KENNEBUNK Judy Rose disagrees with her son, Scott, but she was in the audience Monday afternoon as he called on the U.S. government to find a peaceful way to respond to the Sept. 11 terrorist attacks.
More than 40 people, mostly teen-agers, attended a peace rally at Town Hall that was hosted by local high school students.
"I think our country is being very responsible in its retaliation," said Judy Rose, 46. "But I'm here to support my son's First Amendment right to free speech. I can't wait to hear what he has to say."
Scott Rose said he believes that U.S. military efforts in Afghanistan, which started Sunday with air strikes on Taliban and terrorist outposts, will only set the stage for more violence.
"Hate breeds hate," Rose, 17, said in a prepared statement. "There will always be anti-American sentiments around the world. There is no need for us to give militant movements a rallying cry."
The peace rally was organized by David Morgan, a 17-year-old senior at Kennebunk High School. Morgan began planning the rally a few days after the terrorist attacks on the World Trade Center and the Pentagon.
"I was saddened by the recent events in New York City and the almost immediate military response we got from our government," Morgan said. "There definitely is a way we can deal with this without killing innocent people. More pain and suffering on a larger scale would be detrimental to society as a whole."
Morgan says he believes the terrorist attacks on America were crimes, not acts of war. Therefore, he says, the culprits should be brought to justice in a world court of law.
Hannah Maris, a Kennebunk mother of two, agrees with Morgan. Maris attended Monday's rally to show support for Kennebunk's younger peace activists. She is among a group of local people who are planning a peace demonstration at noon Sunday, Oct. 21, at Town Hall.
"Killing people won't prove anything," said Maris, 42. "It's just more of the same."
The rally started at the gazebo at Rotary Park, where Morgan set up a sound system to play Jimi Hendrix's "Star Spangled Banner" as people gathered. Then the group marched in a solemn procession to Town Hall, carrying a few peace signs reminiscent of the 1960s.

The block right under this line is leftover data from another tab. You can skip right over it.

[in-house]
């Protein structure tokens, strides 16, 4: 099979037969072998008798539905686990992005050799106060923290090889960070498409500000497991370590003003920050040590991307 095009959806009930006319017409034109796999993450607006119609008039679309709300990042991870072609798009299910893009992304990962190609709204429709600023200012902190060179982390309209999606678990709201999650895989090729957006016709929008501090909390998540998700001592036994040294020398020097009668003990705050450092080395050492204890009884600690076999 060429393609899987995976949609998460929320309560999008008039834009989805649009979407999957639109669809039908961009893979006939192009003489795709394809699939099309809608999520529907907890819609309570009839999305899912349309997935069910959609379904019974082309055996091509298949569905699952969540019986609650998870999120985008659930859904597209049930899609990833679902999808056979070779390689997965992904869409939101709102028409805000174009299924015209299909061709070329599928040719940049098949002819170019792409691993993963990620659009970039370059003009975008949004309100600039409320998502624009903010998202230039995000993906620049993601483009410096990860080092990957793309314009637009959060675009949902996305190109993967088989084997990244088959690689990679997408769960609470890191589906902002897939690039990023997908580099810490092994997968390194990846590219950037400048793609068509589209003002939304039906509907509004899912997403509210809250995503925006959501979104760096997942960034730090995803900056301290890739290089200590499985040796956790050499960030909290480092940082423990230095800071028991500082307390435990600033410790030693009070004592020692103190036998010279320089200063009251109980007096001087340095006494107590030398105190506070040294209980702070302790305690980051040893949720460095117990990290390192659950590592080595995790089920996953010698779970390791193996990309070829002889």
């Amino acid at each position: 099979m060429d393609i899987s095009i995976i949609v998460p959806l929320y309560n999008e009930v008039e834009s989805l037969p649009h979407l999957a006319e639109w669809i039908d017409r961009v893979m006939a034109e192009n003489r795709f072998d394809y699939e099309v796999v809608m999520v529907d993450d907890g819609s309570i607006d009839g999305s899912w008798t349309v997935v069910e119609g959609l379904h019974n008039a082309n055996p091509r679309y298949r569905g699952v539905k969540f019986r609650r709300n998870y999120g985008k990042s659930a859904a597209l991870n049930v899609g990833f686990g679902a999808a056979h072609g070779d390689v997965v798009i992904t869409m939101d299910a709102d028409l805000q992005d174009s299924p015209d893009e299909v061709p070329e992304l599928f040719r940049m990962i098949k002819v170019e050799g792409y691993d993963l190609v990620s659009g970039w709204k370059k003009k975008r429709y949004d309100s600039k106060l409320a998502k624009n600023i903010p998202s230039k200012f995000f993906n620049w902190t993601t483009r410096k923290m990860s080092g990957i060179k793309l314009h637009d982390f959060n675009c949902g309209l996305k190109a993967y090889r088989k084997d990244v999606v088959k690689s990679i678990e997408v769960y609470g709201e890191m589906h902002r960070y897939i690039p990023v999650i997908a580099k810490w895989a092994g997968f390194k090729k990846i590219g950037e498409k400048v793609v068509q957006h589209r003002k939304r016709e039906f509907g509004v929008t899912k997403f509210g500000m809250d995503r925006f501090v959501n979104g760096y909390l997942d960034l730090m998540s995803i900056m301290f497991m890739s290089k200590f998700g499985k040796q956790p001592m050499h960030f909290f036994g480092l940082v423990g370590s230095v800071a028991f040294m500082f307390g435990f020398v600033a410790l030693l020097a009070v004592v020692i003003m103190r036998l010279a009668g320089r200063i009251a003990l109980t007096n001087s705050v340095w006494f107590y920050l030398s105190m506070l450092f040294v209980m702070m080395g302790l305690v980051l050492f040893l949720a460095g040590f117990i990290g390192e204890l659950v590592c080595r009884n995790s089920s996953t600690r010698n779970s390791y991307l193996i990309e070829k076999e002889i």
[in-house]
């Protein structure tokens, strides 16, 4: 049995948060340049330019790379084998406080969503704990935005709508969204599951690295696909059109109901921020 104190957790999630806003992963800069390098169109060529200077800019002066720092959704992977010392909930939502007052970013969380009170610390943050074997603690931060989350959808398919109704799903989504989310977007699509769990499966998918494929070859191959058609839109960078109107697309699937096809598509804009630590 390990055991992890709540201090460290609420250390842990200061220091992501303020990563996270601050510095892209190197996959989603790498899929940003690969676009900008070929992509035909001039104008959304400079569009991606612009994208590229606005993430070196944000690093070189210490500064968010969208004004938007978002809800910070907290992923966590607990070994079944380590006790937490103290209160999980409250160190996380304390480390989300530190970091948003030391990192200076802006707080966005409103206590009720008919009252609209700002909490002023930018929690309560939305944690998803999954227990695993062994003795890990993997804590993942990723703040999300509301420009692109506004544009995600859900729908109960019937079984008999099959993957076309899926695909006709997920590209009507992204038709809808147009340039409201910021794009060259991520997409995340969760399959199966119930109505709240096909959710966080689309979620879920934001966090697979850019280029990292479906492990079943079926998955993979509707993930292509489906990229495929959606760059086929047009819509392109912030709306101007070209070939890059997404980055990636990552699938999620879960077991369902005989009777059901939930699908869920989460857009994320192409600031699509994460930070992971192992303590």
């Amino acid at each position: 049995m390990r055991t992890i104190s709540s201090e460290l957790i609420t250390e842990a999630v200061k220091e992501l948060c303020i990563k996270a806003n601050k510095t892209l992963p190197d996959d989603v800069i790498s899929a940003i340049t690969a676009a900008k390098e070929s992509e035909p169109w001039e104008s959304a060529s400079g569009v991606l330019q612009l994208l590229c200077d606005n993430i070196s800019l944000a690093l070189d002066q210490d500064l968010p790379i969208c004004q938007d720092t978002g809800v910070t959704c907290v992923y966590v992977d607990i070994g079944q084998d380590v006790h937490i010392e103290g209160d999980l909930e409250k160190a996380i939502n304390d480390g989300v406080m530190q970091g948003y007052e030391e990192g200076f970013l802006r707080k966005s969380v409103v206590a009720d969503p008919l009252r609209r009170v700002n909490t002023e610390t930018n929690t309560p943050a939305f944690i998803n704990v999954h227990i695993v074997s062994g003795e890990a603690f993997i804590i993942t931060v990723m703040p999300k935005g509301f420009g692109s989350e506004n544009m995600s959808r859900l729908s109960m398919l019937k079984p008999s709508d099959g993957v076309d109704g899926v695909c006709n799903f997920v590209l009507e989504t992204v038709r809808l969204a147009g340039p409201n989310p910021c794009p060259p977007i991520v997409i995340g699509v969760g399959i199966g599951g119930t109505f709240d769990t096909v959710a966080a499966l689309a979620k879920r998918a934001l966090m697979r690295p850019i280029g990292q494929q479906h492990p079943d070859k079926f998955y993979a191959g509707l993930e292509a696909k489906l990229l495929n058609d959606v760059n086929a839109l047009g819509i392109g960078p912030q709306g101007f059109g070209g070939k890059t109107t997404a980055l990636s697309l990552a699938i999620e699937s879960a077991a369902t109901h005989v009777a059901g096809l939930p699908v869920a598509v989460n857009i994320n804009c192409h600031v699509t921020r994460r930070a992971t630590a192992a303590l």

Morgan, Rose and Jordan Danis, also a Kennebunk High senior, each delivered anti-war statements and read survivors' accounts of the terrorist attacks.
The rally included a moment of silence for the victims of the attacks. Morgan, who plans to study film-making in college, showed a video he made of Kennebunk High student and teacher responses to the attacks.
"I'd say 70 percent of the students and most of the teachers I talked to support something other than a military strike," Morgan said.
Morgan's mother, Jean, also attended the rally. Like Rose's mom, Jean Morgan supports the U.S. response to the terrorist attacks. But she admires the planning and commitment her son showed in organizing the peace rally.
"We raised him to be nonviolent and be a peaceful person," said Jean Morgan, 45. "The military response goes against what he believes in."
Judy Rose figures the anti-war attitude of the young people at the rally is a product of the times. Rose came of age at the end of the Vietnam War, but she learned about previous wars through her parents and grandparents. For her son, all of that is history.
"They grew up in such a cocoon of peace, they don't know," Rose said. "I guess we've lived through more world turmoil than they have."
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